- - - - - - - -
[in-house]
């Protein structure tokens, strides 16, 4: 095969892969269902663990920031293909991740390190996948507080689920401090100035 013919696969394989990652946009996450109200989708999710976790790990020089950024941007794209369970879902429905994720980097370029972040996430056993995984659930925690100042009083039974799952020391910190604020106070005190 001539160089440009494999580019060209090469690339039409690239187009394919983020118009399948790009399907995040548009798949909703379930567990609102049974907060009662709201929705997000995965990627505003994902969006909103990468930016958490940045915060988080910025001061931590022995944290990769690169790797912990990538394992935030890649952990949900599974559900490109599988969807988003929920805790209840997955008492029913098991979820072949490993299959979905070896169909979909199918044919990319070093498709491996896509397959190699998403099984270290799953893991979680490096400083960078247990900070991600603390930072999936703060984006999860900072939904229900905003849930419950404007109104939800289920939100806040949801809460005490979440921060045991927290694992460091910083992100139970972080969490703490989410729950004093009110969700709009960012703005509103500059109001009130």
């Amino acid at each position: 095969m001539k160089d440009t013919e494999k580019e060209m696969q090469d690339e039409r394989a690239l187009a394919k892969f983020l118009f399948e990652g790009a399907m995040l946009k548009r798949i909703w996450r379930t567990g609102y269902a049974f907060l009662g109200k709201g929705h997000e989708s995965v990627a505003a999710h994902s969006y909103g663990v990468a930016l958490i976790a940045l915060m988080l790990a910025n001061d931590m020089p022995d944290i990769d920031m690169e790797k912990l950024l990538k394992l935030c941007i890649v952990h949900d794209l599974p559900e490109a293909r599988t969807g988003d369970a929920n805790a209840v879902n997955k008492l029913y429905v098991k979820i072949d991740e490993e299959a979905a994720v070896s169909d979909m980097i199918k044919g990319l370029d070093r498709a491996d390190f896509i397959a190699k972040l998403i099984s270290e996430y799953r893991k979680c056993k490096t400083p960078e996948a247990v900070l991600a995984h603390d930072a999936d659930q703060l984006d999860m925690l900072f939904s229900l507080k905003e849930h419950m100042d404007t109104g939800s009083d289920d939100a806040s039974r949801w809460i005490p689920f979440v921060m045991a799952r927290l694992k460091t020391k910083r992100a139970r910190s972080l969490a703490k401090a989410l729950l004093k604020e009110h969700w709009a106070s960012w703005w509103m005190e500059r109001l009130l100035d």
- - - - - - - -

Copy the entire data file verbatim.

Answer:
[in-house]
């Protein structure tokens, strides 16, 4: 095969892969269902663990920031293909991740390190996948507080689920401090100035 013919696969394989990652946009996450109200989708999710976790790990020089950024941007794209369970879902429905994720980097370029972040996430056993995984659930925690100042009083039974799952020391910190604020106070005190 001539160089440009494999580019060209090469690339039409690239187009394919983020118009399948790009399907995040548009798949909703379930567990609102049974907060009662709201929705997000995965990627505003994902969006909103990468930016958490940045915060988080910025001061931590022995944290990769690169790797912990990538394992935030890649952990949900599974559900490109599988969807988003929920805790209840997955008492029913098991979820072949490993299959979905070896169909979909199918044919990319070093498709491996896509397959190699998403099984270290799953893991979680490096400083960078247990900070991600603390930072999936703060984006999860900072939904229900905003849930419950404007109104939800289920939100806040949801809460005490979440921060045991927290694992460091910083992100139970972080969490703490989410729950004093009110969700709009960012703005509103500059109001009130």
């Amino acid at each position: 095969m001539k160089d440009t013919e494999k580019e060209m696969q090469d690339e039409r394989a690239l187009a394919k892969f983020l118009f399948e990652g790009a399907m995040l946009k548009r798949i909703w996450r379930t567990g609102y269902a049974f907060l009662g109200k709201g929705h997000e989708s995965v990627a505003a999710h994902s969006y909103g663990v990468a930016l958490i976790a940045l915060m988080l790990a910025n001061d931590m020089p022995d944290i990769d920031m690169e790797k912990l950024l990538k394992l935030c941007i890649v952990h949900d794209l599974p559900e490109a293909r599988t969807g988003d369970a929920n805790a209840v879902n997955k008492l029913y429905v098991k979820i072949d991740e490993e299959a979905a994720v070896s169909d979909m980097i199918k044919g990319l370029d070093r498709a491996d390190f896509i397959a190699k972040l998403i099984s270290e996430y799953r893991k979680c056993k490096t400083p960078e996948a247990v900070l991600a995984h603390d930072a999936d659930q703060l984006d999860m925690l900072f939904s229900l507080k905003e849930h419950m100042d404007t109104g939800s009083d289920d939100a806040s039974r949801w809460i005490p689920f979440v921060m045991a799952r927290l694992k460091t020391k910083r992100a139970r910190s972080l969490a703490k401090a989410l729950l004093k604020e009110h969700w709009a106070s960012w703005w509103m005190e500059r109001l009130l100035d």